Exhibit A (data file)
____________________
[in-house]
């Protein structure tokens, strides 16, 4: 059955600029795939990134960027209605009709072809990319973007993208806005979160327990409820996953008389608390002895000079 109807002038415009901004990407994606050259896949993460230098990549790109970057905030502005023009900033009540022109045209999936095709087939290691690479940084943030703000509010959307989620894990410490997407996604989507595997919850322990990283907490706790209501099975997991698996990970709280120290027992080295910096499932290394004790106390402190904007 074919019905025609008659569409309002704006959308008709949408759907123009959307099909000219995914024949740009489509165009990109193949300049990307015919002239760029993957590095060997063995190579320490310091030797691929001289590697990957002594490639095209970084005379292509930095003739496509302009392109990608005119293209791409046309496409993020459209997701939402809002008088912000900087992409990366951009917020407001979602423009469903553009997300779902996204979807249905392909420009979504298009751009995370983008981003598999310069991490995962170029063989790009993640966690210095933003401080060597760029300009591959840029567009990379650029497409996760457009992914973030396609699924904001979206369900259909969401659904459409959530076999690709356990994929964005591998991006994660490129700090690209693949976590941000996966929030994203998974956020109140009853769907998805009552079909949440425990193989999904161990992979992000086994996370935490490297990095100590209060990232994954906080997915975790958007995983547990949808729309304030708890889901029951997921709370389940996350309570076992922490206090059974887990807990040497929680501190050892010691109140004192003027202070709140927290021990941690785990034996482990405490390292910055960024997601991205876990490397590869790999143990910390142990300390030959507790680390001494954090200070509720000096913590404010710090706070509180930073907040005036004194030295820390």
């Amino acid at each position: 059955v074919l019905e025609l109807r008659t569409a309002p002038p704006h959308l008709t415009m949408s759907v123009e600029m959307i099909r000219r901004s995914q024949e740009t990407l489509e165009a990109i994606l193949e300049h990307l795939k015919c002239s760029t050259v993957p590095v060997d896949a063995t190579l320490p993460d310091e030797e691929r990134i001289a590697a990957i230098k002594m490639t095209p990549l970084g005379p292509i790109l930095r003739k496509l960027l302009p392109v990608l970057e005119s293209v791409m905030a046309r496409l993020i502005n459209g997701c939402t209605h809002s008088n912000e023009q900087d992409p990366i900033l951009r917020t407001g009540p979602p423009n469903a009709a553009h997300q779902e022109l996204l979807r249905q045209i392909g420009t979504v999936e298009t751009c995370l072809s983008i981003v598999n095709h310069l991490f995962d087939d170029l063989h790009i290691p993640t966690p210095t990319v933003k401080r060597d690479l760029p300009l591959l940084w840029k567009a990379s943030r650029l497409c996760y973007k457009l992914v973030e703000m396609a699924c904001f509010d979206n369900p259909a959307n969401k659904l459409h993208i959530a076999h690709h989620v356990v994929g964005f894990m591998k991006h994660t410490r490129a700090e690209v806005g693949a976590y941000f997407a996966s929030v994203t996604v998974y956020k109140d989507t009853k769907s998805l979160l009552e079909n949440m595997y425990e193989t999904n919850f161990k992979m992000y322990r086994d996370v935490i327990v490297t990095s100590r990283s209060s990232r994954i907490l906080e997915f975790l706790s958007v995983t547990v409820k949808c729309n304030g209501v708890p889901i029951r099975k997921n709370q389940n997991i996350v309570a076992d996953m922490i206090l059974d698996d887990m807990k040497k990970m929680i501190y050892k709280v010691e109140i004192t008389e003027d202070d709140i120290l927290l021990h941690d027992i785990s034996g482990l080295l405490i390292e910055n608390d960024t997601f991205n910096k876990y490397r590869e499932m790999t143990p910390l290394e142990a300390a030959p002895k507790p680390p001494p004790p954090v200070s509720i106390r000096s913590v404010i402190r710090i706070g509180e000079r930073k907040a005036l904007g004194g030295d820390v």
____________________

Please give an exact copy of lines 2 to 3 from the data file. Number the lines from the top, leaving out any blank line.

């Protein structure tokens, strides 16, 4: 059955600029795939990134960027209605009709072809990319973007993208806005979160327990409820996953008389608390002895000079 109807002038415009901004990407994606050259896949993460230098990549790109970057905030502005023009900033009540022109045209999936095709087939290691690479940084943030703000509010959307989620894990410490997407996604989507595997919850322990990283907490706790209501099975997991698996990970709280120290027992080295910096499932290394004790106390402190904007 074919019905025609008659569409309002704006959308008709949408759907123009959307099909000219995914024949740009489509165009990109193949300049990307015919002239760029993957590095060997063995190579320490310091030797691929001289590697990957002594490639095209970084005379292509930095003739496509302009392109990608005119293209791409046309496409993020459209997701939402809002008088912000900087992409990366951009917020407001979602423009469903553009997300779902996204979807249905392909420009979504298009751009995370983008981003598999310069991490995962170029063989790009993640966690210095933003401080060597760029300009591959840029567009990379650029497409996760457009992914973030396609699924904001979206369900259909969401659904459409959530076999690709356990994929964005591998991006994660490129700090690209693949976590941000996966929030994203998974956020109140009853769907998805009552079909949440425990193989999904161990992979992000086994996370935490490297990095100590209060990232994954906080997915975790958007995983547990949808729309304030708890889901029951997921709370389940996350309570076992922490206090059974887990807990040497929680501190050892010691109140004192003027202070709140927290021990941690785990034996482990405490390292910055960024997601991205876990490397590869790999143990910390142990300390030959507790680390001494954090200070509720000096913590404010710090706070509180930073907040005036004194030295820390």
């Amino acid at each position: 059955v074919l019905e025609l109807r008659t569409a309002p002038p704006h959308l008709t415009m949408s759907v123009e600029m959307i099909r000219r901004s995914q024949e740009t990407l489509e165009a990109i994606l193949e300049h990307l795939k015919c002239s760029t050259v993957p590095v060997d896949a063995t190579l320490p993460d310091e030797e691929r990134i001289a590697a990957i230098k002594m490639t095209p990549l970084g005379p292509i790109l930095r003739k496509l960027l302009p392109v990608l970057e005119s293209v791409m905030a046309r496409l993020i502005n459209g997701c939402t209605h809002s008088n912000e023009q900087d992409p990366i900033l951009r917020t407001g009540p979602p423009n469903a009709a553009h997300q779902e022109l996204l979807r249905q045209i392909g420009t979504v999936e298009t751009c995370l072809s983008i981003v598999n095709h310069l991490f995962d087939d170029l063989h790009i290691p993640t966690p210095t990319v933003k401080r060597d690479l760029p300009l591959l940084w840029k567009a990379s943030r650029l497409c996760y973007k457009l992914v973030e703000m396609a699924c904001f509010d979206n369900p259909a959307n969401k659904l459409h993208i959530a076999h690709h989620v356990v994929g964005f894990m591998k991006h994660t410490r490129a700090e690209v806005g693949a976590y941000f997407a996966s929030v994203t996604v998974y956020k109140d989507t009853k769907s998805l979160l009552e079909n949440m595997y425990e193989t999904n919850f161990k992979m992000y322990r086994d996370v935490i327990v490297t990095s100590r990283s209060s990232r994954i907490l906080e997915f975790l706790s958007v995983t547990v409820k949808c729309n304030g209501v708890p889901i029951r099975k997921n709370q389940n997991i996350v309570a076992d996953m922490i206090l059974d698996d887990m807990k040497k990970m929680i501190y050892k709280v010691e109140i004192t008389e003027d202070d709140i120290l927290l021990h941690d027992i785990s034996g482990l080295l405490i390292e910055n608390d960024t997601f991205n910096k876990y490397r590869e499932m790999t143990p910390l290394e142990a300390a030959p002895k507790p680390p001494p004790p954090v200070s509720i106390r000096s913590v404010i402190r710090i706070g509180e000079r930073k907040a005036l904007g004194g030295d820390v």